Audax Artifex was our January 2012 Daring Bakers’ host.. Aud worked tirelessly to master light and fluffy scones (a/k/a biscuits) to help us create delicious and perfect batches in our own kitchens!
I had a dual reaction when I saw this month’s DB challenge. The first was “Yaaaay, easy challenge!” The second was “Nooooo, more biscuits!”
Don’t get me wrong, I love scones/biscuits. So much so that I’ve made quite a lot of them in recent months. I made big, cheddar-and-chives scones for a party. I made tiny biscuits for Christmas. I made a cheese-and-bacon version of those same tiny biscuits for New Year’s – and, since we were supposed to join a large crowd for the occasion, I made close to 150 of them. Except we ended up not going, because I was sick. I gave a third of the biscuits to my in-laws, and forced another third onto some friends who innocently passed by a few days later. Part of the remaining third is still in our freezer. So I was understandably not too jazzed about making more of these things.
But a challenge is a challenge! And our host, Audax, put so much work into this deceptively simple one that I would’ve felt bad playing hooky. Scones are one of the easiest baked goods out there: there are few ingredients, no beating eggs, no creaming butter, and minimal kneading. In fact, the less you handle the dough, the better. So it’s the little things that make the difference between an acceptable biscuit, and a great one. And Audax did a great job at reuniting all the tips that can help.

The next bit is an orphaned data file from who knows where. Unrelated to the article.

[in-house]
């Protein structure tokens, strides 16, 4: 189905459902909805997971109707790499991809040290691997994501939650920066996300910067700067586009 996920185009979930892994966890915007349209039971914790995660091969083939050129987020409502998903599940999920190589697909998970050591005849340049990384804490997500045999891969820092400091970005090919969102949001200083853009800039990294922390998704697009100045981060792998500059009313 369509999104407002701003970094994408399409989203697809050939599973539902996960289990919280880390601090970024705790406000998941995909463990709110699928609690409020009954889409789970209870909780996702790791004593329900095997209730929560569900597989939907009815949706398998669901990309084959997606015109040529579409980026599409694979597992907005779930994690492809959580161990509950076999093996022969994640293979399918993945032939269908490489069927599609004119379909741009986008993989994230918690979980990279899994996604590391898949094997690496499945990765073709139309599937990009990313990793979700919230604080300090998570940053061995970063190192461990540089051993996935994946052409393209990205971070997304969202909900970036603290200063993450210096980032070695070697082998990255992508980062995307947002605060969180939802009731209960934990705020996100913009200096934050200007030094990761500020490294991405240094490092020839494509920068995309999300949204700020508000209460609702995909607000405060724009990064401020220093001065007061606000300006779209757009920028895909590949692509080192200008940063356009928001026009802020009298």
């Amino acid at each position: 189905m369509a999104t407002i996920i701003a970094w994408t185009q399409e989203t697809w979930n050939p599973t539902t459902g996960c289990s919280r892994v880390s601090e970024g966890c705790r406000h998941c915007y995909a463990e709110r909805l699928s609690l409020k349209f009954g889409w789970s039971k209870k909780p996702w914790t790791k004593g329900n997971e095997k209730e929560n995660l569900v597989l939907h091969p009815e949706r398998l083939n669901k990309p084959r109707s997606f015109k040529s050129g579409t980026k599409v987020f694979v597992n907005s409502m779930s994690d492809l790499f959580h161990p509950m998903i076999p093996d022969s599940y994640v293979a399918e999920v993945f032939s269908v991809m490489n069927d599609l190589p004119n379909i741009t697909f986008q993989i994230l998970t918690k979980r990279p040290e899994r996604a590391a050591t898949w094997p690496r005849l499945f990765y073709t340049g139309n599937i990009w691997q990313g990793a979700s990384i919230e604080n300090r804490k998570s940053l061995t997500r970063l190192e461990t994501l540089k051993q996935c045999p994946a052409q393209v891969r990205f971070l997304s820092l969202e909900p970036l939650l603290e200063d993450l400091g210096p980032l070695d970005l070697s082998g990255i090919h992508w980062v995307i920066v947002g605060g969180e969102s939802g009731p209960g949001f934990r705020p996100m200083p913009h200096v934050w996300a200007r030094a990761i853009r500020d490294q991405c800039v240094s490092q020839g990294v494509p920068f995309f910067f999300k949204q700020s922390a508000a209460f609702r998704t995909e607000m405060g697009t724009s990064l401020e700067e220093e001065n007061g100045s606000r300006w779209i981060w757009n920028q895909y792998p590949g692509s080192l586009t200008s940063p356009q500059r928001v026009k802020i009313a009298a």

Another cool thing about scones is that they are very versatile. We actually don’t eat a lot of breakfast or tea pastries, so I usually make savoury scones. On the day I decided to do the challenge, I had planned to make a spicy Thai soup for dinner. So, in order to end up with a somewhat coherent meal (as opposed to the weird Italian-Indian-Thai combos I sometimes wind up with), I experimented with shiitake scones.
I really wasn’t sure whether it would work. I followed the basic recipe, adding 1/2 cup of finely chopped rehydrated shiitake mushrooms and 1/4 teaspoon of baking soda. I kept the dough wetter than I usually do, too. When I was making huge batches of biscuits, I would use the food processor, but given that this was a fairly small load (8-9 medium scones), I mixed it by hand, using my fingers to incorporate the butter.
I did kind of a bad job rolling out the dough, so I got an uneven rise on some of the scones. But rise they did, and the crumb was light and fluffy. The flavour itself was decent, although it could have used more salt. I had actually contemplated putting soy sauce into the dough, but had decided against it; although I’m still very curious as to what would have happened. Overall, though, I doubt shiitake scones will be the next big Asian side dish... They were okay, but I would prefer a bowl of rice or some noodles any day.
The scone below was made from my last scraps, which I stacked. It looks freaky, but it was practically as good as the others.
Thanks, Audax, for a cool challenge! Please check out the challenge recipes at the Daring Kitchen (link to be updated as soon as the recipes go up), and take a look at the Daring Bakers’ blog roll to see what everyone else whipped up!